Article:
• Bear Camp Road (BLM # 34-8-36 and Forest Service #23) is officially closed with closure orders and maps issued by the Medford District of the Bureau of Land Management/Grants Pass Interagency Office and the Rogue River-Siskiyou National Forest/Gold Beach Ranger District. See websites above for additional information. The National Guard is providing staffing at all road closure checkpoints.
  • Burnt Ridge Road, Forest Service Road 2308, is closed from the junction with Forest Road 2300 to the junction with Forest Road 3300.
  • Rogue River Trail from Grave Creek to Rogue River Ranch

Douglas Complex Update


Current Situation:  The Douglas Complex currently consists of Rabbit Mountain, Dad’s Creek, and Farmer’s fires.  As weather returns to more seasonal conditions, fire fighters continue to work diligently to extinguish all hot spots along the perimeter and within the interior portion of the fire.  Other fire fighters are working on patrolling and holding the lines.  More active areas are being prepared for future burnout operations to control the remaining hotter edges of the fire.  Infrared patrols along the perimeters are detecting  hotspots to aid mop up crews.
 
Rabbit Mountain – 23,240 acres 

The southwest corner and western flank of the fire around Riffle Creek and Bear Creek continue to be the most active front of the fire.  Crews will be working to construct containment lines in this area.  Crews in other areas of the fire will strengthen firelines and extinguish hot spots.   Burnout operations will be occurring over the next several days to complete control objectives.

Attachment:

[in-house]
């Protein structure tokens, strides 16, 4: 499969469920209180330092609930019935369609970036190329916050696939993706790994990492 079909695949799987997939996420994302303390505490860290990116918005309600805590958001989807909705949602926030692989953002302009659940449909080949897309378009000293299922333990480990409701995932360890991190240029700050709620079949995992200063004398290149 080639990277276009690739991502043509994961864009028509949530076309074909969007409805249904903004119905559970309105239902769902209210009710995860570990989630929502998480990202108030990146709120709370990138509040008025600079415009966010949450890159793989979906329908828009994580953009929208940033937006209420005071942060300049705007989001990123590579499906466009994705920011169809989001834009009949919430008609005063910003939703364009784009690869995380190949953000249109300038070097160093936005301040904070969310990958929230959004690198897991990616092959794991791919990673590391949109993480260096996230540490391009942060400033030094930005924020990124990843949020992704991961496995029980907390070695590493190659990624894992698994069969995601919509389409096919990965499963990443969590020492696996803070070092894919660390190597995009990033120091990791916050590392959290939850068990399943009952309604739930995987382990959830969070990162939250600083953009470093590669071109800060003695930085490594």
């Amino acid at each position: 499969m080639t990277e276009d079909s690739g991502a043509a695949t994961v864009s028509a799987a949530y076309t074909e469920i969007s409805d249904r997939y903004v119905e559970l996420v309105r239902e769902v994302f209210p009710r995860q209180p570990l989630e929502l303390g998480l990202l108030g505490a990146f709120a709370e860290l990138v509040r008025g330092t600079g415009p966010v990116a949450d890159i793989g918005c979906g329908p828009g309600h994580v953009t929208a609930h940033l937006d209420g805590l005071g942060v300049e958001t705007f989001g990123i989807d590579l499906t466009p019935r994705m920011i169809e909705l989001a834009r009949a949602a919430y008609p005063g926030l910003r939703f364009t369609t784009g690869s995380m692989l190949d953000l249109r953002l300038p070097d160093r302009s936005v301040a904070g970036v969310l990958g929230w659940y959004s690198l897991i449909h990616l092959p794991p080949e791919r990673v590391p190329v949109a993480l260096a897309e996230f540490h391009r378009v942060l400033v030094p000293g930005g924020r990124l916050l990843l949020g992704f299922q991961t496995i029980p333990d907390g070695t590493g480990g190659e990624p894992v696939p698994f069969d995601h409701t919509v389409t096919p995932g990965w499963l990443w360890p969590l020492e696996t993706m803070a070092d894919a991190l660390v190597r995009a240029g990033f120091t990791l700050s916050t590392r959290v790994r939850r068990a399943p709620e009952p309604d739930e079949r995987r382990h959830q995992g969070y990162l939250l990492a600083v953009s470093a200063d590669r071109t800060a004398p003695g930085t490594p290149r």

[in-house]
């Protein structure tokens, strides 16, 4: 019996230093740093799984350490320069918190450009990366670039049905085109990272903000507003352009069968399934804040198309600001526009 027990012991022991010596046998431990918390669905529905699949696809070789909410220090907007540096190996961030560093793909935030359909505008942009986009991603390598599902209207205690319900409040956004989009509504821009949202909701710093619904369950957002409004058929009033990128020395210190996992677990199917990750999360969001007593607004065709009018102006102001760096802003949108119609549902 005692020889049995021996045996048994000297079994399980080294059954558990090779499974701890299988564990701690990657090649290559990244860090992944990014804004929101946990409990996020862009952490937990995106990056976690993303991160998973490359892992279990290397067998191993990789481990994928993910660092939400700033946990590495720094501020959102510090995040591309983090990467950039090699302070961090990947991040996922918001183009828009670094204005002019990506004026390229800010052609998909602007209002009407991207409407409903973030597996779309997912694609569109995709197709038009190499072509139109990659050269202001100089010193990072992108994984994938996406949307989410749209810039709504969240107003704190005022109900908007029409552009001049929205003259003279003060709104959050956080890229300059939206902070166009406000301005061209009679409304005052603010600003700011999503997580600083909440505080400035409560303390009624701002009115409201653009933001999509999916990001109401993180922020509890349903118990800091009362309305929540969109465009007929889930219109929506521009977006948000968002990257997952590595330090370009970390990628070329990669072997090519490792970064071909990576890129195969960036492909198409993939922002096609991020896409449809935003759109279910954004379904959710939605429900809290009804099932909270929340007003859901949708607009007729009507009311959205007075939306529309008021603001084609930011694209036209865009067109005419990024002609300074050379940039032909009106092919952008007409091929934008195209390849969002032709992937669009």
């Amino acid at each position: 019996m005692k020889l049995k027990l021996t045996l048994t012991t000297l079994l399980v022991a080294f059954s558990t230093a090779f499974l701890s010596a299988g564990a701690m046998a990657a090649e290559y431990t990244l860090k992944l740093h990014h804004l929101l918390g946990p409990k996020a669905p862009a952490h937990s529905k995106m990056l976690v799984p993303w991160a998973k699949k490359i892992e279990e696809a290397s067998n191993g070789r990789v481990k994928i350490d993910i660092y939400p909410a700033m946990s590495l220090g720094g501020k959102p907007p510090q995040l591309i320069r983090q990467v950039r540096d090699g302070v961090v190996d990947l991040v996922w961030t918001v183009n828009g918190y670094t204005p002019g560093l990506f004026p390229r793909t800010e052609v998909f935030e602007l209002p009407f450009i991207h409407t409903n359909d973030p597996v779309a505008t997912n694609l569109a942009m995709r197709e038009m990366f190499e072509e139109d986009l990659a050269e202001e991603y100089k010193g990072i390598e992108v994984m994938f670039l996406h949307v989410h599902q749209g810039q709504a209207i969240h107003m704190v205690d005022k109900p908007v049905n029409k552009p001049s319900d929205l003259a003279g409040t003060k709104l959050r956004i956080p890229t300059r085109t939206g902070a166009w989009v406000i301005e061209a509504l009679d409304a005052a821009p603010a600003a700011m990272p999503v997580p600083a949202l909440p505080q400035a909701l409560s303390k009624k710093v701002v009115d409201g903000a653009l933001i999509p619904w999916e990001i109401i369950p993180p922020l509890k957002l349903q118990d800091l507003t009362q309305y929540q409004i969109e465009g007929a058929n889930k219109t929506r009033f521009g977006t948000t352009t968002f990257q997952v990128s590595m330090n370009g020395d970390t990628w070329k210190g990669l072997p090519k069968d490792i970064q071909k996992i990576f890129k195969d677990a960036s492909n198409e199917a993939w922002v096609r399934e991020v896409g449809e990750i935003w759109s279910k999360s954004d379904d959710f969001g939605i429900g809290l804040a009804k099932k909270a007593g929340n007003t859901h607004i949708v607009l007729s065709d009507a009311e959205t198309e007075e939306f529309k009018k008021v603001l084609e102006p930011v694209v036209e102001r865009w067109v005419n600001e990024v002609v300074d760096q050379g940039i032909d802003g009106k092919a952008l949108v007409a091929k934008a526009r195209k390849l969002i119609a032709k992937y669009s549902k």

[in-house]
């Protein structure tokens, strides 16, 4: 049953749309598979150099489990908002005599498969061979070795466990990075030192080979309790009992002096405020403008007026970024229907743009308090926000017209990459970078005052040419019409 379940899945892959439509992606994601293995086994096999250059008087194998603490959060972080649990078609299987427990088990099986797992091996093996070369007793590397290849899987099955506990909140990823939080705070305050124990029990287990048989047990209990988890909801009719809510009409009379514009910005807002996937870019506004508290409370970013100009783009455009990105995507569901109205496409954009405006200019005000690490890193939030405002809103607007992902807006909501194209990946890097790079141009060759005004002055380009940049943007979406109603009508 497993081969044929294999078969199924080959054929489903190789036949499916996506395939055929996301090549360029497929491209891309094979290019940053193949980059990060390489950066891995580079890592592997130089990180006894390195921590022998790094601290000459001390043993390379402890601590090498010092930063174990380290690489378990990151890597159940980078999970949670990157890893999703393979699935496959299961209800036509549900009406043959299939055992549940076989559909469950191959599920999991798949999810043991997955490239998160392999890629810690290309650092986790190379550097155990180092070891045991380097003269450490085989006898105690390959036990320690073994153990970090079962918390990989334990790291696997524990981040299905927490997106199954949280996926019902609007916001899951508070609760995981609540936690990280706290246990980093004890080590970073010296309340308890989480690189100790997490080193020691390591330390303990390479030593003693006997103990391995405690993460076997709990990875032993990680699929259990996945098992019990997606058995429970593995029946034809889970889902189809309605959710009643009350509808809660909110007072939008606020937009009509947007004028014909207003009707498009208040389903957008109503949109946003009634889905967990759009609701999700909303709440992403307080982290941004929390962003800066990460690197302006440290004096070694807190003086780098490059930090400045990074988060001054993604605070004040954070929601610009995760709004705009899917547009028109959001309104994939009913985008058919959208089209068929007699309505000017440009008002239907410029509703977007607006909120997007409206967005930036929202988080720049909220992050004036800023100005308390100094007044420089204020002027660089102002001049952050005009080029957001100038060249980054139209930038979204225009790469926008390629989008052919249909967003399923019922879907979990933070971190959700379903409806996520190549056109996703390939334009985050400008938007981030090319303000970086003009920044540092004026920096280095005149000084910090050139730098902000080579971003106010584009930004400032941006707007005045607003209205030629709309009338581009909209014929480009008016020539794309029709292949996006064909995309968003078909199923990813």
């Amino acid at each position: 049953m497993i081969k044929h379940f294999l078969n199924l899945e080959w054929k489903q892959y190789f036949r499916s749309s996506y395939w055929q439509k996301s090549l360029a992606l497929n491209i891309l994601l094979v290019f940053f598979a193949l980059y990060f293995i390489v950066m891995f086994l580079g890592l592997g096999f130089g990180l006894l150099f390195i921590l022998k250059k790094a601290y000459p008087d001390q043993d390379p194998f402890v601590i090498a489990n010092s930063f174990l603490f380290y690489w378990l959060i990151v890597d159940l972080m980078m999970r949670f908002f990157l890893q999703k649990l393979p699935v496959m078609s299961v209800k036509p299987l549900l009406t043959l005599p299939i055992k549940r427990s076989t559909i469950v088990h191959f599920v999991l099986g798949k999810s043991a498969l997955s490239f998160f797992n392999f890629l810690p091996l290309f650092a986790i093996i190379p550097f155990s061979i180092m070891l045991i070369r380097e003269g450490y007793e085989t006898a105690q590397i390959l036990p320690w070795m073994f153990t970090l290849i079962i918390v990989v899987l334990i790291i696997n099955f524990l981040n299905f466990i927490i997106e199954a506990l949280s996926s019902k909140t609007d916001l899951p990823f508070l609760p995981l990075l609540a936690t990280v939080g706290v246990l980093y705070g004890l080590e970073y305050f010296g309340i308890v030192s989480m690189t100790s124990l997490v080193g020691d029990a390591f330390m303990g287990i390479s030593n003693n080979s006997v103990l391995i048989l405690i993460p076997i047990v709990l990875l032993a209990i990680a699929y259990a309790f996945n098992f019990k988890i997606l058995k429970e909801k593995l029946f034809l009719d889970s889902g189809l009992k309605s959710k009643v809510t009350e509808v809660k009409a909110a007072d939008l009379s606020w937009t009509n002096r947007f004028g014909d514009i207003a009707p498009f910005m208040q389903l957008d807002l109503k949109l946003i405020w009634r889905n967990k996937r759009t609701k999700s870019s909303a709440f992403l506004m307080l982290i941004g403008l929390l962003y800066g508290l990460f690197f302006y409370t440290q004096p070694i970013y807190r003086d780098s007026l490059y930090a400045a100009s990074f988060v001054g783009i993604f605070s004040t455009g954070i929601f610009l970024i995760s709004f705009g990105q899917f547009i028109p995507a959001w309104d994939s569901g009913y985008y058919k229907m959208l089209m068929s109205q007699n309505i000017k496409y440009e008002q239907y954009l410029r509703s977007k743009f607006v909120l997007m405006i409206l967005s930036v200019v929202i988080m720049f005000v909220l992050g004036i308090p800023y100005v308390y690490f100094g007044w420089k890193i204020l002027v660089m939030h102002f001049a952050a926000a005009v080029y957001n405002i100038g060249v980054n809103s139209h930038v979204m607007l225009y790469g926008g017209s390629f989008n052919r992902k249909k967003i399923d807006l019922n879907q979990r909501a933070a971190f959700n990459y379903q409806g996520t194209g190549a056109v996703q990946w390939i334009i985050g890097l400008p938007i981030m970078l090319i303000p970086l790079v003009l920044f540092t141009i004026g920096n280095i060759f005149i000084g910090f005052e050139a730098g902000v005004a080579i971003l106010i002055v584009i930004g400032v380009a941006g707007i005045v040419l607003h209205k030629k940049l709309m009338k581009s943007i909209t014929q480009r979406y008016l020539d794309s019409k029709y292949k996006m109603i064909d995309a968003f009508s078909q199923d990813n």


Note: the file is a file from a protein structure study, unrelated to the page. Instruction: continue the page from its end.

Dad’s Creek – 21,908 acres

The southwest end of the fire continues to burn near the rugged areas of Reuben Creek where fireline is still being constructed.  Crews will be taking advantage of less active fire behavior to reinforce firelines in these areas.  Containment lines in the Rattlesnake Creek, Dry Creek and Poorman Creek areas continue to be strengthened to secure homes.
 
Weather:   No lightning is forecasted.   A warming and drying trend is expected through the week.  As seasonal weather conditions return, fire fighters can expect increased fire activity. 
 
Evacuations and Closures: Remain the same
 
  • Cow Creek Road from Riddle into the fire area and from Glendale into the fire has been closed except for residents.  The National Guard will be conducting traffic control at the road blocks to limit public interference with firefighters working in the area. 
  • The Level 2 evacuation remains for McCullough Creek Road, Reuben Road, and Mt. Reuben Road in Douglas County and Lower Grave Creek, Grave Creek, and Lower Wolf Creek in Josephine County.
  • Glendale is at a Level 1 evacuation.
  • The area from the community of Wolf Creek to Watertank Gulch is at a Level 1 evacuation.